What will it take to close the mobile money gender gap?

  • By Joanne Kiskis
  • Thursday, December 12, 2019

Many fintech breakthroughs of the last decade belong to a large, assorted category that I’ll call wealthtech. In this group, you’ll find revolutionary tools that help people with a bit of money become people with a bit more money—tools like robo-advisors that help with investment planning or AI engines that streamline the insurance process. These solutions are designed for those with a toe-hold in the financial system already, which usually means those who live in high-income countries where the vast majority of adults have a bank account

Most mobile money platforms are doing something different. This is fintech uniquely designed for the very poor, particularly those in developing countries where banking penetration drops to just 41%. And because mobile money platforms are designed for this audience, they’re working. In 2018, the mobile money industry added a record 143 million registered customers, capping a decade of astounding growth that would make those in the wealthtech industry salivate. 

And yet despite successfully reaching the very poor in general, mobile money is failing on its promise to help one vulnerable group in particular: women in low-and middle-income countries (LMICs). 

SNAPSHOT: The mobile money gender gap

Although research demonstrates that mobile mobile money lifts people—particularly people in female-led households—out of poverty, far fewer women than men have access to it. 

That’s especially true in LMICs, where women are 10% less likely to own a mobile phone than men. Those who do own a mobile phone don’t typically use it in the same way that men do—they access a smaller range of services, limiting mobile’s potential to positively impact their lives. In South Asia, for example, women are 58% less likely than men to use mobile internet, even though mobile is the primary means of internet access across the LMICs. 

With fewer women than men owning a mobile device, and with those who do have a mobile device accessing fewer services, mobile fintech solutions face a struggle to reach those most in need. In the developing world, women are 33% less likely than men to use mobile money, despite the fact that women often manage domestic cash-flow (in some parts of Sub-Saharan Africa, for example, nearly half of all households are led by women).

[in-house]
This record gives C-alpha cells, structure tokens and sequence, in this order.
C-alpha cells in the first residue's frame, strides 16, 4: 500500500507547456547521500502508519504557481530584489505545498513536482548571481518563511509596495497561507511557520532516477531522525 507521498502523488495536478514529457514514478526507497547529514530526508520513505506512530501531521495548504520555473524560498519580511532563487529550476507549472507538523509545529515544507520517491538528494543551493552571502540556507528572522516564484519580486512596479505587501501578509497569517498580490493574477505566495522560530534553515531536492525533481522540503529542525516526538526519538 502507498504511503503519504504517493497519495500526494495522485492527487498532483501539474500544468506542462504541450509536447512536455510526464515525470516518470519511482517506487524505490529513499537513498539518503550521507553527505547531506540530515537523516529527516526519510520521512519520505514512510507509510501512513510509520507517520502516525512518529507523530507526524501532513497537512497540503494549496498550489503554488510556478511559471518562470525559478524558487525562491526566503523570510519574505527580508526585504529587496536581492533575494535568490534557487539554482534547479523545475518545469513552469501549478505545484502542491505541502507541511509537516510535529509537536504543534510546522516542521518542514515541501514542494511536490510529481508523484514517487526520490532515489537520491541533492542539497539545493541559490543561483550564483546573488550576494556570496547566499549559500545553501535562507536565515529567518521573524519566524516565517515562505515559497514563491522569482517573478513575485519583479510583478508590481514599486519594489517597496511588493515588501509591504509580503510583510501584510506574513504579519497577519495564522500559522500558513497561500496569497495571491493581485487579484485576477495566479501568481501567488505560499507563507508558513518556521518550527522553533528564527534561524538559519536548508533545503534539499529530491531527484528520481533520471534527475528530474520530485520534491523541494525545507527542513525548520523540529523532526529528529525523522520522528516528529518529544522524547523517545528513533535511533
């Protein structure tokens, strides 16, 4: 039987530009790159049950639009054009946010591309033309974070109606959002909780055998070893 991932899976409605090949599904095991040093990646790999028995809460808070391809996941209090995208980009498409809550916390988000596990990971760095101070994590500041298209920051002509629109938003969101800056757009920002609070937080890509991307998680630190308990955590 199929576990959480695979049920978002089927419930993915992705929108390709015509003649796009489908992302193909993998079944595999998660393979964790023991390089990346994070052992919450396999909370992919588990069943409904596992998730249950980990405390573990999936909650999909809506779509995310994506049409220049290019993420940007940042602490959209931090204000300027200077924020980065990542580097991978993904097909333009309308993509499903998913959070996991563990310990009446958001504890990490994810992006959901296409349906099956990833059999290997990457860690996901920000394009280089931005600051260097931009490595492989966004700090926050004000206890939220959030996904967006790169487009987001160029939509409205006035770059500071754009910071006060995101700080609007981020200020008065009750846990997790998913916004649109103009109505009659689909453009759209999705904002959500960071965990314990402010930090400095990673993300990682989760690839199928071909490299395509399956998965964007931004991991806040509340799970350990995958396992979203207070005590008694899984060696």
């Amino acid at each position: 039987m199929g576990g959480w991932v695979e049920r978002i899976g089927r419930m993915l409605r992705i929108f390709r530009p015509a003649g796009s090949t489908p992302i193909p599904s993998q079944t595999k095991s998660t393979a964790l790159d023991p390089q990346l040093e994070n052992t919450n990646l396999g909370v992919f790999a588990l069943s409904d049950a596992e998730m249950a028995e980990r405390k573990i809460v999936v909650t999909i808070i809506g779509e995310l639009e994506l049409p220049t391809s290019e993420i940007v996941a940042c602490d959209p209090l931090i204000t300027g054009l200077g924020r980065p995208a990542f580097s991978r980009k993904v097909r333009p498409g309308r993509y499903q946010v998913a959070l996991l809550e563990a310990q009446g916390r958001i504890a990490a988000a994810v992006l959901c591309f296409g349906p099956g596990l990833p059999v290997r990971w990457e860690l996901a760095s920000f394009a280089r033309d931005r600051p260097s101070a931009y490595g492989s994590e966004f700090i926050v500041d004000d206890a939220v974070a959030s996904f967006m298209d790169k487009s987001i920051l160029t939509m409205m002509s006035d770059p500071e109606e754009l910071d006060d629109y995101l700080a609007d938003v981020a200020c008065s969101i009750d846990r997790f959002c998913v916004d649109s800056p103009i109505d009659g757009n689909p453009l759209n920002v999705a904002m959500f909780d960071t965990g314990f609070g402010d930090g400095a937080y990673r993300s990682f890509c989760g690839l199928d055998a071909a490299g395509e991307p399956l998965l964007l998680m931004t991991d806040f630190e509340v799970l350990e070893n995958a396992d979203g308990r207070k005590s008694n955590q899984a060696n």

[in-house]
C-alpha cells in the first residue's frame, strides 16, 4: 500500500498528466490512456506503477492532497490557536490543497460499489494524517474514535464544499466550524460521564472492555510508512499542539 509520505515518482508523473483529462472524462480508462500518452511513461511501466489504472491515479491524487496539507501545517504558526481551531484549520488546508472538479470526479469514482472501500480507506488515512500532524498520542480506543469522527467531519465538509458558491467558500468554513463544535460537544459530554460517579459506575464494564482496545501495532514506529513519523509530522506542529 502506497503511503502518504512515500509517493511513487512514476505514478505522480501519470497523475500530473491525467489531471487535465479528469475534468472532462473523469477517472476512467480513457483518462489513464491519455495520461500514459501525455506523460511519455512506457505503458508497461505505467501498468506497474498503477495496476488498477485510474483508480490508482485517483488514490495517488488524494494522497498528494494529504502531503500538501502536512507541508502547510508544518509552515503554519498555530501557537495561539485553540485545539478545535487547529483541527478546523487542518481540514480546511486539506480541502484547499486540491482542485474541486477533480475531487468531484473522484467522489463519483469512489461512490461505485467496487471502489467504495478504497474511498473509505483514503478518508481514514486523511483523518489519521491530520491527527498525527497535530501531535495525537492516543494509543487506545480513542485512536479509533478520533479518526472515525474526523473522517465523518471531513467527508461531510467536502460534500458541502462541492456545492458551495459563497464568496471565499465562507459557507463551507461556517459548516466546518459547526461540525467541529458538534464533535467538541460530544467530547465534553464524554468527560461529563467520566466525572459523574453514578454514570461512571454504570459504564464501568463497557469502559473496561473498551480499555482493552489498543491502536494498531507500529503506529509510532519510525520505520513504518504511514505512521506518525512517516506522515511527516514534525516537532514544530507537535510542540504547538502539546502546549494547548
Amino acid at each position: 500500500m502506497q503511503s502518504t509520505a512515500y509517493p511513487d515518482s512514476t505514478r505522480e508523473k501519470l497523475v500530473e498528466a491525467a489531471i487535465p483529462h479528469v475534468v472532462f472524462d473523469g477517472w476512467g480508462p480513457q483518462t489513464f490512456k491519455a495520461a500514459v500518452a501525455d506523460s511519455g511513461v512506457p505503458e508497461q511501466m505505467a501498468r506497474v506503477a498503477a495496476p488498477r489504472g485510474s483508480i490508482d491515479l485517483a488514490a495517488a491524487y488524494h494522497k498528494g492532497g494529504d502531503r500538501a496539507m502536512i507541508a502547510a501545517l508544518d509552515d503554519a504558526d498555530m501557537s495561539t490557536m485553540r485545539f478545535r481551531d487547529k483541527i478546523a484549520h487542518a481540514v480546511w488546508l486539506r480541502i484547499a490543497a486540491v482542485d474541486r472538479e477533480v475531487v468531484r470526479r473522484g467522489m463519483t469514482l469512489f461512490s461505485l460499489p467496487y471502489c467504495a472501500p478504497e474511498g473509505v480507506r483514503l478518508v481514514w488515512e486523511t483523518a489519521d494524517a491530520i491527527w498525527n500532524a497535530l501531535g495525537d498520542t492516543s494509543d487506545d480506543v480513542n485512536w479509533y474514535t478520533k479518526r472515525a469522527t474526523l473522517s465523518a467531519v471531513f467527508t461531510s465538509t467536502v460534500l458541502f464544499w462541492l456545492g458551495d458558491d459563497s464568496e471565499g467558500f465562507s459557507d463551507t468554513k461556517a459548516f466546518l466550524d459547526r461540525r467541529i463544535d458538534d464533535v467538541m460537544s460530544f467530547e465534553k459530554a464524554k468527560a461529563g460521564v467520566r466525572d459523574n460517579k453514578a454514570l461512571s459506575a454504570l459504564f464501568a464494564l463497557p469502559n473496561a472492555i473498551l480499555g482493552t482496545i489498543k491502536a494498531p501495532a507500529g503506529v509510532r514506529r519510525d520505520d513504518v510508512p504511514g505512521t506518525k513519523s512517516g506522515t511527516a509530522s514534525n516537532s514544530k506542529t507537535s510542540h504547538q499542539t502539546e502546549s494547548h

Why is this happening, and how can leaders and innovators in the mobile money industry change the story? 

Strategies for closing the gender gap

Addressing this disparity between if and how women access mobile money could reinvigorate our global fight to end extreme poverty, which affects 10% of the world’s population

There’s a strong business case for it, too. If mobile operators in LMICs manage to close this gender gap by 2023, they stand to increase their revenues by $140 billion and add $700 billion in GDP growth over the next five years. 

In response to these pressing needs, industry players are redoubling their efforts to understand the root causes of this gender gap and experiment with possible solutions. Last year, the GSMA launched their Gender Analysis and Identification Toolkit (GAIT), which gives operators access to a machine learning algorithm designed to scrape reliable gender-segregated data from overall mobile usage data. By addressing what they call “an information gap” first, the minds behind GAIT hope to empower mobile operators to turn insight into action and close the gender gaps that persist in their markets. 

How? Helpful theories about how to drive mobile money engagement among women in LMICs abound. It seems to me that those with the greatest potential share one of three themes: education, distribution, and collaboration.